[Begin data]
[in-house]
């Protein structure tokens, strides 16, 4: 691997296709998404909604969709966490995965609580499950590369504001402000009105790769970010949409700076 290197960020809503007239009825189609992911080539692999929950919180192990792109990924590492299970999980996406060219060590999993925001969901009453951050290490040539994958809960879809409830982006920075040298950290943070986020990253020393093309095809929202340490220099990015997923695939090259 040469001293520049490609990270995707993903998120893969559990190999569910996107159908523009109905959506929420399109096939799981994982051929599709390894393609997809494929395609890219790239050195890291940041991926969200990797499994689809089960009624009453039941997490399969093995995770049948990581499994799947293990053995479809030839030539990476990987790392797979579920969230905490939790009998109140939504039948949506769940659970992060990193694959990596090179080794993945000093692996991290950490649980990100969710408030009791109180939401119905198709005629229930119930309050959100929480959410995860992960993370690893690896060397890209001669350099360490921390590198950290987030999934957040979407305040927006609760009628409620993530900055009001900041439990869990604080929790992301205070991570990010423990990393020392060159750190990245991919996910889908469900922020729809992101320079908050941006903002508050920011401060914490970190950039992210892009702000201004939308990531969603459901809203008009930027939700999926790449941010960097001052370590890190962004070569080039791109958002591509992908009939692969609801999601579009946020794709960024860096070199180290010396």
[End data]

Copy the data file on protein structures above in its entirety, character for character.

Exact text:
[in-house]
């Protein structure tokens, strides 16, 4: 691997296709998404909604969709966490995965609580499950590369504001402000009105790769970010949409700076 290197960020809503007239009825189609992911080539692999929950919180192990792109990924590492299970999980996406060219060590999993925001969901009453951050290490040539994958809960879809409830982006920075040298950290943070986020990253020393093309095809929202340490220099990015997923695939090259 040469001293520049490609990270995707993903998120893969559990190999569910996107159908523009109905959506929420399109096939799981994982051929599709390894393609997809494929395609890219790239050195890291940041991926969200990797499994689809089960009624009453039941997490399969093995995770049948990581499994799947293990053995479809030839030539990476990987790392797979579920969230905490939790009998109140939504039948949506769940659970992060990193694959990596090179080794993945000093692996991290950490649980990100969710408030009791109180939401119905198709005629229930119930309050959100929480959410995860992960993370690893690896060397890209001669350099360490921390590198950290987030999934957040979407305040927006609760009628409620993530900055009001900041439990869990604080929790992301205070991570990010423990990393020392060159750190990245991919996910889908469900922020729809992101320079908050941006903002508050920011401060914490970190950039992210892009702000201004939308990531969603459901809203008009930027939700999926790449941010960097001052370590890190962004070569080039791109958002591509992908009939692969609801999601579009946020794709960024860096070199180290010396």